With your record you dropped for free, at what point did it open new doors for you?

Just when people seemed to like it, which is what I wasn't expecting. But it was also very encouraging for me because people do react to sincere things despite recording quality or machines. It was really gratifying for me. The support for the album was major. I just uploaded it to Soundcloud and then Vinyl Me, Please wanted to press it and made vinyl pressings of it. It was just a nice, cool thing. From there, Father/Daughter Records was very supportive of it so I was like, "Yo let's release a record together." And that's how Revelations came about.

How did you end up on the title Revelations?

I wrote it in a time where I was learning so much about life, myself, the people around me and the world around me. The record is about a bunch of revelations. It's a sister record to Hope, which is why I released it in the same year. It's an answer record to Hope. Where Hope was me struggling and hanging onto the little hope I had, Revelations is answering a lot of those questions I had on Hope. They're all connected in that way. All of those songs are the soundtrack to my life. I was really reading my diary to be honest.

How did you get those answers to Hope?

I think stepping away and getting healthy. I spent some time in a psych ward in in-patient treatment and learned a lot about my mental health and myself. After that, I went home to Las Vegas and spent the summer there. I became one with myself and reevaluated the things that make me happy and what I want out of life.

Have you always dealt with mental health issues or is that something that surfaced last year?

Yeah. I definitely was questioning, but it never affected my life in a major way until this year. When I did question my mental health, people were like, "You're overreacting" or "You're being a hypochondriac" because it wasn't affecting my life in a direct way. But things fester, and when it does come out, it can be harmful. I'm just glad that I can get the answers and get the help I need. I have a wonderful therapist now. I feel more mentally put together than I've ever felt in my life.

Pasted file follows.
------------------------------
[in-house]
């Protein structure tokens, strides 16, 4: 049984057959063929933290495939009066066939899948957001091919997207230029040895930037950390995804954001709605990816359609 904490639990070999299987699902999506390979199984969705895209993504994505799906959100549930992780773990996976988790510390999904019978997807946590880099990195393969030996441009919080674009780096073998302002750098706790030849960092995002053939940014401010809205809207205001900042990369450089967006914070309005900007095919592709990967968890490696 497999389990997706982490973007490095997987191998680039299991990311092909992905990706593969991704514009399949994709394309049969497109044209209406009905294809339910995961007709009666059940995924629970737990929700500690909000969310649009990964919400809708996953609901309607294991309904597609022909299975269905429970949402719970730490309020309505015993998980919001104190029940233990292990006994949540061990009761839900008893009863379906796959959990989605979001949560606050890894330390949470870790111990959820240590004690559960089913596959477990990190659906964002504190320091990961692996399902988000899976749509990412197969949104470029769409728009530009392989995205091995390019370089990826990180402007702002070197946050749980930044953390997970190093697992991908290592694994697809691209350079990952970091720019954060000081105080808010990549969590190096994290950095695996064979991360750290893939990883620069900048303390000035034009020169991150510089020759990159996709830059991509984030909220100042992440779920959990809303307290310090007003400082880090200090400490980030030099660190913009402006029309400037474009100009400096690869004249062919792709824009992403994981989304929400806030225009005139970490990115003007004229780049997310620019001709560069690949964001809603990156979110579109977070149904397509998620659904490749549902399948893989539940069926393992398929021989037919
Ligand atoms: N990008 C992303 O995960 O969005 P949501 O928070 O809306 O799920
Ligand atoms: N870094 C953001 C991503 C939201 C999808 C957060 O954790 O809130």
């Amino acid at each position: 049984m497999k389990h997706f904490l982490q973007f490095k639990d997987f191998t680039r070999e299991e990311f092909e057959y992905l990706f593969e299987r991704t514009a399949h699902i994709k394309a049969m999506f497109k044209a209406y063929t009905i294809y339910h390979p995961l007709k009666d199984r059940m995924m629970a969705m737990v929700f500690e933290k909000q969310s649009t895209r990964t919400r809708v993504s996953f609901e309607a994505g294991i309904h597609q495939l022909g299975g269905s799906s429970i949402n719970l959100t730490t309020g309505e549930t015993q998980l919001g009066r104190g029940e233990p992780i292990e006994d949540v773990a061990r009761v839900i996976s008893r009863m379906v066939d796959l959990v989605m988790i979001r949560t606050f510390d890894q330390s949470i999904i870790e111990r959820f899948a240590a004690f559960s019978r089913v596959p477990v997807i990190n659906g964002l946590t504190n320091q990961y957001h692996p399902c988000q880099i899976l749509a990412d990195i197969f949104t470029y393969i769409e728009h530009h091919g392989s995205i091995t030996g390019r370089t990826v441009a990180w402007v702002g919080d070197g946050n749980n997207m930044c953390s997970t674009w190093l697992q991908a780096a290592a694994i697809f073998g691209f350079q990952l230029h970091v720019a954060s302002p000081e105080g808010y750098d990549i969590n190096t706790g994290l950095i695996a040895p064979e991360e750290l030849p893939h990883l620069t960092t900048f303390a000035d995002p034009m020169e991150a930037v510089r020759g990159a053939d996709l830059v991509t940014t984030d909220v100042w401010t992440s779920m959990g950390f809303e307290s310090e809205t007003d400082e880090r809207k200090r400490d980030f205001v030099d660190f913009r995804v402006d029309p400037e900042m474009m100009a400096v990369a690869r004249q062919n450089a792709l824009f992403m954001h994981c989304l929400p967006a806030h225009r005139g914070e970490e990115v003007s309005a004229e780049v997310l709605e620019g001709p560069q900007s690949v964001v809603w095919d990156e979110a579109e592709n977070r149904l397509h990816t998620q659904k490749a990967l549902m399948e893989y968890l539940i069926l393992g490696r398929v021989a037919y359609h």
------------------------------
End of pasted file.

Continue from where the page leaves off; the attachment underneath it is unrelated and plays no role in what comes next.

What were you listening to while making Revelations?

A lot of '90s alternative rock music. I listened to a lot of Hole, this band called Click Babies a lot. I listened to them a lot when Hope was recorded—I ended up covering "Rain."

What advice would you give to someone who was on a track to pursuing a specific path in the music industry and wanted to take a step back and re-evaluate?

Just do it. I think a lot of people are considering what it would do for their career and what it would do for them financially. Your well-being, your happiness and the things you want are more important and will pay off a lot more in the end. Go with your gut. You know what's best for you.

If you weren't going to pursue music anymore, what were you planning to do?

I was going to go back to school. Probably for culinary [arts]. I still definitely would like to [pursue that].

At this point, do you care about the success of Revelations?

It's not competitive for me anymore. I'm just happy to have a platform and a voice. I'm just happy to have that platform to put music out and touch on a lot of things that aren't touched on in music. My music is inclusive about a lot of things that aren't inclusive in music. My first single "90's Kids" is [about] millennial struggles which is a big thing that I see a lot of my friends and other people struggling with, but you don't see it talked about much in media or music. So, I wanted to touch on that in my own way. That old saying "Be the change you want to see in the world"—I wanted to see something about that in music. And it happened.

Stream Shamir's Revelations, below.


Photo by Jason MacDonald